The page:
C2E2 2018: DC Universe Panel Asks “Is There Anyone Here That Isn’t Afraid?”

by Noah Sharma

Brian Michael Bendis welcomed the massive room to the DC Universe Panel. Though he hasn’t yet released any work in the DC Universe, Bendis was excited to introduce the panelists including, Curse of Brimstone artist Phillip Tan, Hellblazer and Green Lanterns writer Tim Seeley, Curse of Brimstone and Sideways writer Justin Jordan, Batman and the Signal artist Cully Hamner, the surprisingly deep voiced writer of Green Arrow and Nightwing Benjamin Percy, and Batman artist Joelle Jones.

Jones is working on the DC Cover Girls line of statues. She described the fun and the challenge of statue work and capturing a character in a single pose. Jones also worked on Supergirl: Being Super, which will be collected this June. She’s obviously involved in the very exciting Batman/Catwoman wedding, but she’ll be discussing that at the Batman panel.

Discussing the origins of Curse of Brimstone, Justin Jordan talked about watching the town he grew up in fall apart and hollow out. In our world that’s the reality of the United States and people caught in that desperation can look to the coasts for inspiration or envy, but in the DCU how must it be to see Superman in Metropolis as that happens in your town. That’s Curse of Brimstone. It’s the story about how desperation can make people agree to horrible things, things they should have known were dangerous or evil.

Asked about how work for DC compares to creator owned comics, Jordan spoke about trying to be honest to the character and the role that they play as iconic figures. That’s not so with creator owned work, where it’s more direct. Tim Seeley specified that your job as a writer is putting something personal into the work and that changes based on whether you’ve created the work whole cloth.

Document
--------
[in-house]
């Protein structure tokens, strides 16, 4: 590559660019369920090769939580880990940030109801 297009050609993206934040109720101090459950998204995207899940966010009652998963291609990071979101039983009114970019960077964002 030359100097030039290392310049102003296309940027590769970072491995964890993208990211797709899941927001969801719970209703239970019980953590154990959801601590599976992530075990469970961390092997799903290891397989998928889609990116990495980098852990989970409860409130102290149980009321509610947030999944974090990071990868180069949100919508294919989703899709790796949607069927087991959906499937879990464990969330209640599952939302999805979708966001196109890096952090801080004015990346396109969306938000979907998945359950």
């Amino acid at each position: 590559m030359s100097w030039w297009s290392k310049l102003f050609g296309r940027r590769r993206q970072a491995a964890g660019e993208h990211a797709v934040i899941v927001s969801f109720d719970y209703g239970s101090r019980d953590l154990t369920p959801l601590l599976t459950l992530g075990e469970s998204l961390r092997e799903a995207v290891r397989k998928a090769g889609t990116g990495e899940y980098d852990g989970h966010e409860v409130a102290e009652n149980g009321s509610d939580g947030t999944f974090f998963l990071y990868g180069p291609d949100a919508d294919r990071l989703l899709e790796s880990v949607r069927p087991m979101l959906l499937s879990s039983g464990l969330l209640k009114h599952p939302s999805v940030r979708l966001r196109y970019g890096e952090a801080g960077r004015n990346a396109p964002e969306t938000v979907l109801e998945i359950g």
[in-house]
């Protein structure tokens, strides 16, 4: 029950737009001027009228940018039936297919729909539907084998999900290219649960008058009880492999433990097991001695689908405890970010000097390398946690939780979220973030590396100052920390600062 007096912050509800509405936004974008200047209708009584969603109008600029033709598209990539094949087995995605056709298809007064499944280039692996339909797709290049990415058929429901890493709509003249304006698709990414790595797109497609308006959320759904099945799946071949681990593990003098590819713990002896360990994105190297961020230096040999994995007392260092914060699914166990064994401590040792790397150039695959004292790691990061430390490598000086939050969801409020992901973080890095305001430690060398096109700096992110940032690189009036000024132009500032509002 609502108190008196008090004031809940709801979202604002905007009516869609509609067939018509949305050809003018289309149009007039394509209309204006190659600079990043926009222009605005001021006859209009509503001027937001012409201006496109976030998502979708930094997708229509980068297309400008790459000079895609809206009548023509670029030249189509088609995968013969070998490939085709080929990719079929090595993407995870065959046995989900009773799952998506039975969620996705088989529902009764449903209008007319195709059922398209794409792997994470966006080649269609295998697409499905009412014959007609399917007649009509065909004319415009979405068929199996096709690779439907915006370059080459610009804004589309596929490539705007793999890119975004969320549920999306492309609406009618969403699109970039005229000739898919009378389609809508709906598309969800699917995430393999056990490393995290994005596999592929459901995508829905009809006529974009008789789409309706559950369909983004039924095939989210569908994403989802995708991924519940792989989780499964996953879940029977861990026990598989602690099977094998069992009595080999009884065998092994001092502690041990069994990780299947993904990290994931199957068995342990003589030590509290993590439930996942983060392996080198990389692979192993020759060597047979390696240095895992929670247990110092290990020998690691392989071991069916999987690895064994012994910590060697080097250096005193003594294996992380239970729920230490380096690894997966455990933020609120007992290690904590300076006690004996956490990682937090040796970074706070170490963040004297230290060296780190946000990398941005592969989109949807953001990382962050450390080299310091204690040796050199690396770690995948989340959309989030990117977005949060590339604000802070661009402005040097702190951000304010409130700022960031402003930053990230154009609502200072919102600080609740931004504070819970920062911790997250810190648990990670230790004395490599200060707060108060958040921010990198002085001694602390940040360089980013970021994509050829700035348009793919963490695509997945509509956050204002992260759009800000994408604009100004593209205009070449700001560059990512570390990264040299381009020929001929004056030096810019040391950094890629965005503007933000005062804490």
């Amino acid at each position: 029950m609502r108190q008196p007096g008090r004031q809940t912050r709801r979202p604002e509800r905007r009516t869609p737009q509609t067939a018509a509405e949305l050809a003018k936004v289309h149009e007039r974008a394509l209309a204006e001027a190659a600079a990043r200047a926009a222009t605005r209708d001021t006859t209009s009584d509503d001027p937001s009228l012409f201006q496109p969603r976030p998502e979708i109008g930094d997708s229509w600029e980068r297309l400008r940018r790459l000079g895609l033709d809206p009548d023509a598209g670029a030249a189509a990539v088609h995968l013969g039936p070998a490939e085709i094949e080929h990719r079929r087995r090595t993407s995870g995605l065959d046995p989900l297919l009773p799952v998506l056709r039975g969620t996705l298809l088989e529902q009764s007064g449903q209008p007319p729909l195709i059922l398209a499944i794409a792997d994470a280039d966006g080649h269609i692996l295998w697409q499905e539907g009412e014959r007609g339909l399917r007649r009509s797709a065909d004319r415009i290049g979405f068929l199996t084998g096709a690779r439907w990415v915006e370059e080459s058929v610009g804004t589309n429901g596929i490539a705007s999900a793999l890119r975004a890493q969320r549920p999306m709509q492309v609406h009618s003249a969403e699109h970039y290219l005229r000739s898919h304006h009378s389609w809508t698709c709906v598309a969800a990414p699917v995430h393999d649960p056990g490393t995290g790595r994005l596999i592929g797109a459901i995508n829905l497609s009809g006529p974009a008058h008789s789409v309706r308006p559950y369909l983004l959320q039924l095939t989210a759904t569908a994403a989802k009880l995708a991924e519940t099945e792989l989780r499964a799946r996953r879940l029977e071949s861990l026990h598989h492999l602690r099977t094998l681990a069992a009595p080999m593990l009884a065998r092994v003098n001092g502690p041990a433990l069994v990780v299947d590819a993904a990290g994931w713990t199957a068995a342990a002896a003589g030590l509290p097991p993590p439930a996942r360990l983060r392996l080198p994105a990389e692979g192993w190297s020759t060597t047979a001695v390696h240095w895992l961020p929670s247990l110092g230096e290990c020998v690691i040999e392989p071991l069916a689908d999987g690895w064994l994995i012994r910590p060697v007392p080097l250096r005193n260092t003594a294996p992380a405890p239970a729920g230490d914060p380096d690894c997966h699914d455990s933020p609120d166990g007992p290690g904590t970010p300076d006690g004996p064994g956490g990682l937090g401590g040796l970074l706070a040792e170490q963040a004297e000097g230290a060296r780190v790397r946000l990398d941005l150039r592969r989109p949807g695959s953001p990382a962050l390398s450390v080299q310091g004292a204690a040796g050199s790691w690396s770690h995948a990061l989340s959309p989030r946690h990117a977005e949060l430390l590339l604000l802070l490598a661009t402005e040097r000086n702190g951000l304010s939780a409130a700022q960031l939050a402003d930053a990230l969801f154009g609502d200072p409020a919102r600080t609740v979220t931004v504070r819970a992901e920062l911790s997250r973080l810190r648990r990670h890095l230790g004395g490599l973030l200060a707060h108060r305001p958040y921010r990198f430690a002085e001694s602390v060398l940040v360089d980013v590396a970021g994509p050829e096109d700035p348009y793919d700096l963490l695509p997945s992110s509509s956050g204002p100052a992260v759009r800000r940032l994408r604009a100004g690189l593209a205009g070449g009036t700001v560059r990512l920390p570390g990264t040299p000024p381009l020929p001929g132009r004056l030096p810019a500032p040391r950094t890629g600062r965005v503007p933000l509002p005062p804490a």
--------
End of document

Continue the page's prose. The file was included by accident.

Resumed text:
Benjamin Percy had just finished his novel, The Dark Net, when Dan DiDio asked him to take the research he had done and create a DCU story imbued with that. They spoke for a while about which series would make most sense to connect to this concept, but eventually they settled on Nightwing. Percy spoke about how this threat made for a particular sense for Nightwing, who is, if not a luddite, something of a gadget-less hero who is best at fighting a threat physically. Not only that, but Dick Grayson is his own kind of web, a web of heroes and teams. Nightwing is friends with nearly everyone and that makes him, effectively, a kind of “vault of vulnerable data.”

Percy said he loves writing about cultural fears, comparing it to the original Godzilla or Frankenstein. In the modern day “there’s a lot to be afraid of” and technological manipulation and identity theft are high on the list.

“Is there anyone here that isn’t afraid,” Bendis asked the room.

We all have to consider identity theft, but Percy says that now Dick Grayson is going to have to deal with secret identity theft. The story introduces a new villain that Percy promises will be expanding out into the greater DCU.

Green Lanterns #44 is the start of Tim Seeley’s Green Lantern horror story that ties into Jessica Cruz’s origin story.

Bendis asked the panelists what their dream character is, starting with the newly arrived Tom King, who eventually settled on the Thing. Phillip Tan picked Spider-Man. The artist in Tim Seeley gravitated to Firestorm. Justin Jordan wants Lobo while Cully Hamner is looking for Shazam. Benjamin Percy holds loyalty to his first comic, Warlord. Joelle Jones is aching to draw Swamp Thing.

A fan asked about any wild team-ups, in the spirit of Tom King’s Batman and Swamp Thing issue. Bendis wanted to tell us his dream team, but says its already written. Expect to see it, and the strange and forgotten characters Bendis has chosen, from his imprint at DC before too long.

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